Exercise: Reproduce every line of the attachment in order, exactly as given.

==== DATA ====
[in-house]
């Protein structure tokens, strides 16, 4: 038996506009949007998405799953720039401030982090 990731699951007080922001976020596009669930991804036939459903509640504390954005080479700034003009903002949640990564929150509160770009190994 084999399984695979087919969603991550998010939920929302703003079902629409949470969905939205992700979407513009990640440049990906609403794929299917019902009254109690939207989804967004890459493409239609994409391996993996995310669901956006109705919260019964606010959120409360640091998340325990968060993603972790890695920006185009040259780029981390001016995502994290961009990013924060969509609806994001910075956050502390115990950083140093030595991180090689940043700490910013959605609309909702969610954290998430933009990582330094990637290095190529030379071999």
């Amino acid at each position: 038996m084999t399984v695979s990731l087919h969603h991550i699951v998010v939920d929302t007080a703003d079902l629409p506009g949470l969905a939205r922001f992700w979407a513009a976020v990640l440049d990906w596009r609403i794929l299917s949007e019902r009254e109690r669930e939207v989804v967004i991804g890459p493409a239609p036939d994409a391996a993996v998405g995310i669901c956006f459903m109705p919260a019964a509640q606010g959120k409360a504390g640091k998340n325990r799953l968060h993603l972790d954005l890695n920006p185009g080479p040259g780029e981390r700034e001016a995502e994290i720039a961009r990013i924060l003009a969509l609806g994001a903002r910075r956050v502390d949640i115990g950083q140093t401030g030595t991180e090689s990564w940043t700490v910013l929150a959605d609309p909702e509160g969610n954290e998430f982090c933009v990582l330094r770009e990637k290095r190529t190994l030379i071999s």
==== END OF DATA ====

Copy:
[in-house]
């Protein structure tokens, strides 16, 4: 038996506009949007998405799953720039401030982090 990731699951007080922001976020596009669930991804036939459903509640504390954005080479700034003009903002949640990564929150509160770009190994 084999399984695979087919969603991550998010939920929302703003079902629409949470969905939205992700979407513009990640440049990906609403794929299917019902009254109690939207989804967004890459493409239609994409391996993996995310669901956006109705919260019964606010959120409360640091998340325990968060993603972790890695920006185009040259780029981390001016995502994290961009990013924060969509609806994001910075956050502390115990950083140093030595991180090689940043700490910013959605609309909702969610954290998430933009990582330094990637290095190529030379071999």
């Amino acid at each position: 038996m084999t399984v695979s990731l087919h969603h991550i699951v998010v939920d929302t007080a703003d079902l629409p506009g949470l969905a939205r922001f992700w979407a513009a976020v990640l440049d990906w596009r609403i794929l299917s949007e019902r009254e109690r669930e939207v989804v967004i991804g890459p493409a239609p036939d994409a391996a993996v998405g995310i669901c956006f459903m109705p919260a019964a509640q606010g959120k409360a504390g640091k998340n325990r799953l968060h993603l972790d954005l890695n920006p185009g080479p040259g780029e981390r700034e001016a995502e994290i720039a961009r990013i924060l003009a969509l609806g994001a903002r910075r956050v502390d949640i115990g950083q140093t401030g030595t991180e090689s990564w940043t700490v910013l929150a959605d609309p909702e509160g969610n954290e998430f982090c933009v990582l330094r770009e990637k290095r190529t190994l030379i071999s």